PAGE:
In either case separate rules should be used to define the creation of the separate/alternative target instances.
If the instances created actually form closely bound parts of a single concept (e.g., if classes are mapped to both a table and its primary key, in a UML to relational database mapping), then the rule should not be split. This variation of the pattern could be termed Structure Elaboration. One way of identifying this case is that the rule establishes links of an aggregation association or other mutually mandatory relationship between the respective target elements, such as T1 1..*---1 T2 or T1 1---1 T2 associations.
An example is given in (Kurtov et al, 2006) of the application of this pattern to the creation of MVC components from source data: source model objects of types such as OpenElement are transformed in a single rule into interconnected model, view and controller objects Open, OpenView, OpenController.
The single rule for OpenElement could be written as:
for e : OpenElement
create t : OpenView; op : Open; oc : OpenController
satisfying t.obsId = e.id and
op.modId = e.id and op.observer = t and oc.view = t
Since the entities Open and OpenController depend on (refer to) OpenView, we can split the rule into three separate rules using the pattern: the first creates OpenView objects, the second creates Open objects and links each of these to the OpenView objects with the same id value, and the third does the same for OpenController.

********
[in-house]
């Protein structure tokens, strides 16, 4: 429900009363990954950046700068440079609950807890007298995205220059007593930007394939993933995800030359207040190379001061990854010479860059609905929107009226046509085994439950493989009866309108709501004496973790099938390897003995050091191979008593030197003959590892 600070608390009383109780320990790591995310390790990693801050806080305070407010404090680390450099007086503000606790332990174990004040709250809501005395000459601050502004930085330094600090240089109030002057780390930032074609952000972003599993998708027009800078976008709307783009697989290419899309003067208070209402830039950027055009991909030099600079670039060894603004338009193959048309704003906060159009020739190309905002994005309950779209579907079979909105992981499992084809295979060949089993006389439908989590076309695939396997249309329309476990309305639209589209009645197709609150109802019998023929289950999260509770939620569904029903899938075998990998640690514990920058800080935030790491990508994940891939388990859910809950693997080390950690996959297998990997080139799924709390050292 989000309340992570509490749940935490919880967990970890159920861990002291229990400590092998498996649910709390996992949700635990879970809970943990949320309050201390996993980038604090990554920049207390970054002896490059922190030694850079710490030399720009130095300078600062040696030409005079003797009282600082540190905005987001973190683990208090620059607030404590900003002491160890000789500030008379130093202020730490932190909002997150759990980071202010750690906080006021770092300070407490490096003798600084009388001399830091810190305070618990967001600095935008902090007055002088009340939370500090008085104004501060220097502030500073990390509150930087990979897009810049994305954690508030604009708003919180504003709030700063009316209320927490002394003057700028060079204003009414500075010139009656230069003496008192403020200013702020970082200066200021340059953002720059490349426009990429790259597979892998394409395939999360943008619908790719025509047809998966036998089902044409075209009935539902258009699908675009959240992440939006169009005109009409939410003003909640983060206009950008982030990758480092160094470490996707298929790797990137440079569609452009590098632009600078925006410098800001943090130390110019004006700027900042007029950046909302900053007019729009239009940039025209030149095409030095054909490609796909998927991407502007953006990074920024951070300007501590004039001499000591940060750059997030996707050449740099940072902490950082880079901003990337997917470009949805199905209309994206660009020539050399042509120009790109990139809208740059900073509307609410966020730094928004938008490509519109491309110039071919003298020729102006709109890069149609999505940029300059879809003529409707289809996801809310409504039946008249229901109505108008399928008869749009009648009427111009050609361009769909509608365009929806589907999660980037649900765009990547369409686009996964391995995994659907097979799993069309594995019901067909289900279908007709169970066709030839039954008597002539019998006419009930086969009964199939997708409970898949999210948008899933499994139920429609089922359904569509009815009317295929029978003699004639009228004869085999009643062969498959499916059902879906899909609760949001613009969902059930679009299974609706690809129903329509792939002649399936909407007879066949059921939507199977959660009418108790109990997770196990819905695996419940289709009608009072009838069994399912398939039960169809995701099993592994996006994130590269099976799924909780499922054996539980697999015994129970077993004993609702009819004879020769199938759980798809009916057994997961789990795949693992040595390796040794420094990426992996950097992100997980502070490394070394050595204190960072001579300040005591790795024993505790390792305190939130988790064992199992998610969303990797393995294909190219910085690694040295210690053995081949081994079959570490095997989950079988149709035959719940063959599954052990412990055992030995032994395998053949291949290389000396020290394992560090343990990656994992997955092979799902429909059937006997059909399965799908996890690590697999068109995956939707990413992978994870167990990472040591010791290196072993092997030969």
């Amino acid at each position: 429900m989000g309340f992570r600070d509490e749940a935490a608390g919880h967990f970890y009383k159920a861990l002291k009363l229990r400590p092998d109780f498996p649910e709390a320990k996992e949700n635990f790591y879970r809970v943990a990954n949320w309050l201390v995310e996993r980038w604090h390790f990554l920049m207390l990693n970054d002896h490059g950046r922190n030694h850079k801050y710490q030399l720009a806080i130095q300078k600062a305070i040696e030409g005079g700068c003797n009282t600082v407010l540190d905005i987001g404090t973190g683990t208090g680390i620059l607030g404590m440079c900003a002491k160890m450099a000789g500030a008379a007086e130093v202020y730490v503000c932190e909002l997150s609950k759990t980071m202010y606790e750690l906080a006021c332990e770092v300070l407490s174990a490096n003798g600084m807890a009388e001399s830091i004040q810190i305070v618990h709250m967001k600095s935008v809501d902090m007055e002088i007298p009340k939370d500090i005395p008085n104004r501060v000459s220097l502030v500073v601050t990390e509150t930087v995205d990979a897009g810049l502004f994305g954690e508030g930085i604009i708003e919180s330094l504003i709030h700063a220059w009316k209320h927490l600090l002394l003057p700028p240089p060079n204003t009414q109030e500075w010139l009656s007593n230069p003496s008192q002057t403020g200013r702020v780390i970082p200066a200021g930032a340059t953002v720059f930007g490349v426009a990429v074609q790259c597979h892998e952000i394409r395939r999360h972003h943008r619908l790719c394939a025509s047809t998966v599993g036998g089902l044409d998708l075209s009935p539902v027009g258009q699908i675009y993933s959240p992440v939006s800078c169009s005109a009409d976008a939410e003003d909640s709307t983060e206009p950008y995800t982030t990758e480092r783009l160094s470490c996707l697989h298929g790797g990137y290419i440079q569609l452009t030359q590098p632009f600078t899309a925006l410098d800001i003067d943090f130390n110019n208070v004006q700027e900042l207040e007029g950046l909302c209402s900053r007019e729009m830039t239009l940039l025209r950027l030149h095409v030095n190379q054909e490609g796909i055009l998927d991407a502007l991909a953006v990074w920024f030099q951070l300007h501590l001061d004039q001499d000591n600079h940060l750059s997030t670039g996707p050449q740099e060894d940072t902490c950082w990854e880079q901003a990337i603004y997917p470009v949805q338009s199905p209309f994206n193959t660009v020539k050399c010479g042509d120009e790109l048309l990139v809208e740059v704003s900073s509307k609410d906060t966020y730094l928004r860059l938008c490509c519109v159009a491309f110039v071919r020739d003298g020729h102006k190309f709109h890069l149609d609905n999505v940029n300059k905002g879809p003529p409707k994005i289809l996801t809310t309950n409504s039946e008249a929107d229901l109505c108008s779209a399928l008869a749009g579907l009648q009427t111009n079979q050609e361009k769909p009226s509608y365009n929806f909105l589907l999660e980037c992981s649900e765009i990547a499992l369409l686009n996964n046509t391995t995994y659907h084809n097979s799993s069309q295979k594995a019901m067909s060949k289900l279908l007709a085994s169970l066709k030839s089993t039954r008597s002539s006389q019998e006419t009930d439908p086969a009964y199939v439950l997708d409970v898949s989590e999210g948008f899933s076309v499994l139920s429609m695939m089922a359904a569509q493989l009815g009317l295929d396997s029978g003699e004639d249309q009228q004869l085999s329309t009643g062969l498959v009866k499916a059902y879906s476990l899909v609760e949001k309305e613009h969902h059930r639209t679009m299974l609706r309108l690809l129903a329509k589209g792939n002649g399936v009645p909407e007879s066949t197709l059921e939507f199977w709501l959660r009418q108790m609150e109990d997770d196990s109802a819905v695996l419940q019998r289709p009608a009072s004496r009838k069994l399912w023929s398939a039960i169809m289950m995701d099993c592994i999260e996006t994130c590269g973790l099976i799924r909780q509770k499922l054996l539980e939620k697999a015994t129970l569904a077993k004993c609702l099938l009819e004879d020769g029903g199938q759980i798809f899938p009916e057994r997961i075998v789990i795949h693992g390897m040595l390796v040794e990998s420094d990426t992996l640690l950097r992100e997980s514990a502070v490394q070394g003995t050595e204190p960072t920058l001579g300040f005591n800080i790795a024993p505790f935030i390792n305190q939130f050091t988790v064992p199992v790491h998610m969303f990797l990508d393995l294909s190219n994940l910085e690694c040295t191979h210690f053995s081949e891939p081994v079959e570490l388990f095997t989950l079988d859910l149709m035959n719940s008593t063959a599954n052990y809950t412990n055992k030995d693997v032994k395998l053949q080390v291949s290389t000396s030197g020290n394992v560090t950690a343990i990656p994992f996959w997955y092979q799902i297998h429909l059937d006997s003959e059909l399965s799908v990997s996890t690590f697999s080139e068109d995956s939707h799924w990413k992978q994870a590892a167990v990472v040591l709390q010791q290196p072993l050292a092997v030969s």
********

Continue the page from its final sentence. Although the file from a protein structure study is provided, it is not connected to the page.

The motivation for applying the Entity Splitting pattern in this case is to avoid the tangling of several different source-target relationships in a single rule, and instead to separate out these relationships into different rules. It may be necessary to define in the separate target entities some key attribute or stereotype which records the fact of the semantic link between them (i.e., that they represent separate parts of the same source entity). This allows the definition of a reverse relation.
Other examples are refinement or code-generation transformations such as the generation of multiple Java Enterprise Edition elements (database tables, value objects, EJBs) from single UML classes.
The Target Model Splitting architectural pattern can be used to store in separate models the instances of separate target entity types T1 and T2 derived from a source entity S1, if there are only implicit links between the two target types, and not explicit object references.
(Iacob et al, 2008) M. E. Iacob, M. W. A. Steen, L. Heerink, Reusable model transformation patterns, Enterprise Distributed Object Computing Conference Workshops, 2008, pp. 1--10, doi:10.1109/EDOCW.2008.51.